Heroic Legend of Arslan
by Rose Bridges,
How would you rate episode 18 of
The Heroic Legend of Arslan ?
If you thought the Sindhura Arc was over last week—as I did—you were sorely mistaken. There's one more chapter in this story, as Rajendra ascends the throne and shows that he's not a much better ruler than his older brother would have been. Still, it's not too disappointing, because The Heroic Legend of Arslan finally remembered how to tell this story.
For starters, the episode simply looks better. There are far fewer animation mistakes this week than usual, or at least less noticeable ones. There's also some superior direction this week. The foreshadowing shots of Azrael (who later rescues Arslan) in strange angles were pretty cool. It had an arty touch I don't usually expect from a straightforward action-fantasy series like this one. Did the studio save their budget for this episode? I'm not sure why this installment would get that—though it is a turning point, it's not nearly as dramatic the ones that came before it. Still, I'm glad that there's finally something distinctive about this show's technical side. The music was used better than usual, too.
More to the point, I learned more about Rajendra this week than in the entire rest of his arc. He's a crafty guy, but he's a performer, not a strategist, (though he tries to be one). He's good at pretending to care about people so they trust him, but he's not so good at the follow-through when he turns around to stab them in the back. This works fine with Gadevi when Rajendra disobeys his father's wishes to keep his brother alive (though you also can't tell if he improvised in the moment once Gadevi tried to kill Arslan). It doesn't work so well with Arslan and his team of advisors.
Even Arslan himself was a little suspicious of Rajendra's attempts to teach him strategy. Normally, I'd say this is more evidence that Arslan Has No Faults, but I think he genuinely learned from what happened to Gadevi this week. This episode was split into two halves that neatly mirrored each other: Rajendra's betrayal of his brother and his betrayal of Arslan. In watching the first, Arslan was appalled by Gadevi's execution, even knowing he was a traitor and being told it was the custom in Sindhura. It's like he knew that wasn't what should have happened, and that Rajendra was being unnecessarily ruthless. He and his team pocketed that knowledge for later, so they could more accurately respond when Rajendra tried to screw them over. That's what Narsus meant about figuring out the "broad strokes" of Rajendra's plan. He didn't know specifically what he was going to do until Jaswant told them, but he knew that Rajendra would stab them in the back. He was too ruthless and too fond of pulling double-crosses. In the end, Rajendra was not so different from Gadevi. He's just better at playing the game than his brother, who wore his heart on his sleeve.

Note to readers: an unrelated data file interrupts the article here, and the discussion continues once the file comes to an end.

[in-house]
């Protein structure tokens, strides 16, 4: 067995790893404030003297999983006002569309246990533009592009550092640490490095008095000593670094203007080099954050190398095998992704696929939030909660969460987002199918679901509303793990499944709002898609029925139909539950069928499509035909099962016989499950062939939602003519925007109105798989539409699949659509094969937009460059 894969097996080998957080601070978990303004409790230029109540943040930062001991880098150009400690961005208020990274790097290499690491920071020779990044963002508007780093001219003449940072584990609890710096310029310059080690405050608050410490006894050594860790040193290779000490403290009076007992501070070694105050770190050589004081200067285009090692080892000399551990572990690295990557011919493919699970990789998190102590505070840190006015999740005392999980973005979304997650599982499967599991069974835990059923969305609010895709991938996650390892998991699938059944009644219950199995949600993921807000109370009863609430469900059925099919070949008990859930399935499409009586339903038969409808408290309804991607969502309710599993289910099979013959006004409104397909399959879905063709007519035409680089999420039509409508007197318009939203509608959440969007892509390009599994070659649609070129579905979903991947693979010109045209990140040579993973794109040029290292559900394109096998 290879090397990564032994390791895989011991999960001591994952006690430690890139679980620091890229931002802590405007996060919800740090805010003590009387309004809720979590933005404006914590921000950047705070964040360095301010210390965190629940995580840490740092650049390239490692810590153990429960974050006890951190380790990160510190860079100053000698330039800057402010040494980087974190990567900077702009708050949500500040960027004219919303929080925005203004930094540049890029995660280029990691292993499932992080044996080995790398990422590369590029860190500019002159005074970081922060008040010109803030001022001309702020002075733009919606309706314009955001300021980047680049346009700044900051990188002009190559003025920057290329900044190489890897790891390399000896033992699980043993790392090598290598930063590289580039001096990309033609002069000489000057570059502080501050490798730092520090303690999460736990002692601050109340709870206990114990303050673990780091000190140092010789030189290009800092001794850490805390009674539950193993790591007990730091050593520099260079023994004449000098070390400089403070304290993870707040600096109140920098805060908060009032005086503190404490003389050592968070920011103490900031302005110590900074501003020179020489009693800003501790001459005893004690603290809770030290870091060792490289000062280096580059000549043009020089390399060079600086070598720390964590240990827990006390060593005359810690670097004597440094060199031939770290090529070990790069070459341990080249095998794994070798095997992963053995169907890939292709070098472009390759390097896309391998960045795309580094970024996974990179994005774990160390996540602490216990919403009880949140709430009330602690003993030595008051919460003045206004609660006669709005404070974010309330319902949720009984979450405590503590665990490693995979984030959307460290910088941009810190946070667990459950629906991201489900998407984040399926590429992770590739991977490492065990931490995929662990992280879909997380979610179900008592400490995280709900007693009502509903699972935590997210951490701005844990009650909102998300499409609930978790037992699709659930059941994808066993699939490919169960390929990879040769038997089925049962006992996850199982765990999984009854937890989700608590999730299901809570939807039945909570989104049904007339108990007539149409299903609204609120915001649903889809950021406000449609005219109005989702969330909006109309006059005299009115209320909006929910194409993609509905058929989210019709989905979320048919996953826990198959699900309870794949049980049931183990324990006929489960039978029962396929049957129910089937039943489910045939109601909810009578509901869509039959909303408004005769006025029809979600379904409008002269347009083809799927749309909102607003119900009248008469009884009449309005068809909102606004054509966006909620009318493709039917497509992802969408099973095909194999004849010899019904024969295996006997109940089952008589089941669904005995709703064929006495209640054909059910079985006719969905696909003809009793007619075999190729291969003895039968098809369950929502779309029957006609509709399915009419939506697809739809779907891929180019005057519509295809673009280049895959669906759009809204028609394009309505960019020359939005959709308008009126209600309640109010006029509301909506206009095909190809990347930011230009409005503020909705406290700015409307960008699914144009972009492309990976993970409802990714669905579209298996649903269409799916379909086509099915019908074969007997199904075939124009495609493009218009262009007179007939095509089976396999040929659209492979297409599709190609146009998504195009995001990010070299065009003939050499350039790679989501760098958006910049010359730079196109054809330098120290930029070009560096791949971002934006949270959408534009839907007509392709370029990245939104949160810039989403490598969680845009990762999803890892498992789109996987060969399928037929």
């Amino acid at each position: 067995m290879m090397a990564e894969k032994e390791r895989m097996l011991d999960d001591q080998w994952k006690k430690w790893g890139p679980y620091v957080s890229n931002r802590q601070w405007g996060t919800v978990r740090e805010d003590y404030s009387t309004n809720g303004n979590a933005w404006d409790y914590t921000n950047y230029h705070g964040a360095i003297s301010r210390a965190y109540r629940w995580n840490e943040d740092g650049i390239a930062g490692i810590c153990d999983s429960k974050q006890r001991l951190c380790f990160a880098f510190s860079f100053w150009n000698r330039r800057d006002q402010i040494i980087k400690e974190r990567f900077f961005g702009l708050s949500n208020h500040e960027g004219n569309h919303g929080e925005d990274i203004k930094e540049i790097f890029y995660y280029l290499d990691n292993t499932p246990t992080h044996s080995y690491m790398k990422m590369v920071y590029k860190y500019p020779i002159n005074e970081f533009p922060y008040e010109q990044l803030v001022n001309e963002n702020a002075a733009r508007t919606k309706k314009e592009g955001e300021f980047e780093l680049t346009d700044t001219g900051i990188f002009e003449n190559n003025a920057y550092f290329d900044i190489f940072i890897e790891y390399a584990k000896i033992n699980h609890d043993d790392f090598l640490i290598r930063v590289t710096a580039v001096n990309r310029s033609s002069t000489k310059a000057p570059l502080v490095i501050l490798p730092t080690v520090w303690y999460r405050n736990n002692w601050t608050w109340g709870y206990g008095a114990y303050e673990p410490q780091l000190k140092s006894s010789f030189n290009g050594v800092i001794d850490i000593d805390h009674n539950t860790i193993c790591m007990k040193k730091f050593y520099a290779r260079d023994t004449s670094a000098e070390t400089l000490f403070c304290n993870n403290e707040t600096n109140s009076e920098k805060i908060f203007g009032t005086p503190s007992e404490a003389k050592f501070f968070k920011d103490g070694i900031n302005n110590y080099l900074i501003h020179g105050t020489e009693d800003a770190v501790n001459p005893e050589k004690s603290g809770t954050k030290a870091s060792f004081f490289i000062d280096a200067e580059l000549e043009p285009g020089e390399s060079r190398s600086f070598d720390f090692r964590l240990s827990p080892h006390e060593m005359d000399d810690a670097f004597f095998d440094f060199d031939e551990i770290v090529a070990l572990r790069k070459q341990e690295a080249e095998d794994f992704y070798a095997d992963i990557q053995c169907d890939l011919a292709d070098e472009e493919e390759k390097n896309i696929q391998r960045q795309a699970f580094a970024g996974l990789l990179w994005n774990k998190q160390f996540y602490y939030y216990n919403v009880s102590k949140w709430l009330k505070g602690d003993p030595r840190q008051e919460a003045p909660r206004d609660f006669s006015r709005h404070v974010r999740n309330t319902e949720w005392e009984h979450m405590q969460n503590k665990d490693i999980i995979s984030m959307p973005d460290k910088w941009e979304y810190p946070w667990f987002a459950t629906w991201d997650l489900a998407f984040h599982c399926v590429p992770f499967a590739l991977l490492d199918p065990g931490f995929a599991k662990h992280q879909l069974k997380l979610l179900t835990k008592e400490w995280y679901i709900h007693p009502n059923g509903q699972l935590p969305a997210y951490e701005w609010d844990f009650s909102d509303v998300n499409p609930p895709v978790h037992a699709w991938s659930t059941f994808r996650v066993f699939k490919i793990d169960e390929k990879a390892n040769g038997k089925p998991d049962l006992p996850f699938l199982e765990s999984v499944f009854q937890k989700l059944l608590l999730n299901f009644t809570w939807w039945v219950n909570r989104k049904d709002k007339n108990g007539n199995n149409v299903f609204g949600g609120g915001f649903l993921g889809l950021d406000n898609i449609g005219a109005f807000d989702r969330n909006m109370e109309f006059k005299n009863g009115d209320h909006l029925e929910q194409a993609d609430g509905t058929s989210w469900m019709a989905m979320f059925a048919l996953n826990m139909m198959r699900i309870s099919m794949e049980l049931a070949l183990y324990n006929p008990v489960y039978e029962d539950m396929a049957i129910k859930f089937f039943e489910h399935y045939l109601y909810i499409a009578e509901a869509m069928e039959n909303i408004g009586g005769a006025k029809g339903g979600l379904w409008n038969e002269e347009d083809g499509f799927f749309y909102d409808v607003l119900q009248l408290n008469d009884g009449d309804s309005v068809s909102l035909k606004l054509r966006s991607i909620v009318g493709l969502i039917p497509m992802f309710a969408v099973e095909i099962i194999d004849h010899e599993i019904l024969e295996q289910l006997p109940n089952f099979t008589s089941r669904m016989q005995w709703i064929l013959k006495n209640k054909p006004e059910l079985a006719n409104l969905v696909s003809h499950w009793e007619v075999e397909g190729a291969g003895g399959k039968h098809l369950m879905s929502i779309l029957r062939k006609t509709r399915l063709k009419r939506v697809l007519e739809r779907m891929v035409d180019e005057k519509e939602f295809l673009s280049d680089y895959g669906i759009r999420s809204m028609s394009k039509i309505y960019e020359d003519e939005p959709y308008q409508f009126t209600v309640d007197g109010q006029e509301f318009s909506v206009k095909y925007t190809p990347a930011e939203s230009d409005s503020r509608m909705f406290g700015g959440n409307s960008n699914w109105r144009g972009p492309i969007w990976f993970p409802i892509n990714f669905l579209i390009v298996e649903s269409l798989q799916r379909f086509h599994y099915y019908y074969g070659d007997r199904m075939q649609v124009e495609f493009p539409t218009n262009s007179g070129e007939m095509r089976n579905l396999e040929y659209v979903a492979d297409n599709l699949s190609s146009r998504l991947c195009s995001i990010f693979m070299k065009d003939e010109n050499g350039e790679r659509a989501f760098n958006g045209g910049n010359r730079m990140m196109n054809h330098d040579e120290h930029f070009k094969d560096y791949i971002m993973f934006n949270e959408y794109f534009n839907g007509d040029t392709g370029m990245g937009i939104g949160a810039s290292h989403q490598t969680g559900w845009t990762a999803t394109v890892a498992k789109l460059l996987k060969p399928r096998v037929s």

This episode also offers a better argument for Arslan's particular "ruling style" than any other. Recently, it's felt like Arslan just has plot armor, protected by deus ex machinas and his team of bodyguards from situations where his overly trusting nature should fail him. He always gets credit, but it's really Narsus, Daryun and company running the show—and while it's usually true that a ruler is only as good as their advisors, The Heroic Legend of Arslan doesn't seem to be aware of its over-reliance on this assumption. Anyway, this time around, we saw how our Young King really does balance compassion and cleverness in a way unlike any other ruler on the show. He's not like his adoptive father, who'd never forgive Rajendra and vow to make him pay. At the same time, he's not the naïve sweetheart Rajendra pegs him for when he suggested that his betrayal would teach the Young King a lesson. Arslan already knows how to deal with people like Rajendra, and deal he does. He wants to trust Rajendra, but he doesn't actually do it because he knows better.
If we had more episodes like this, I'd be more positive about The Heroic Legend of Arslan. There's so much promise here in all the main characters and their various adversaries. The show is a little too content to treat Arslan and his friends like paragons of virtue and capability, while making the enemies they encounter simple mustache-twirling villains. The show is better than this, and should be all about competing rulers and what political approach serves them best. There's no "good" or "bad" in that kind of struggle. There are just different approaches, and the different, complicated humans behind them. That's how The Heroic Legend of Arslan treated its characters this week, making it much better than usual.
Heroic Legend of Arslan is currently streaming on Funimation.
Rose is a music Ph.D. student who loves overanalyzing anime soundtracks. Follow her on her media blog Rose's Turn.
discuss this in the forum (243 posts) |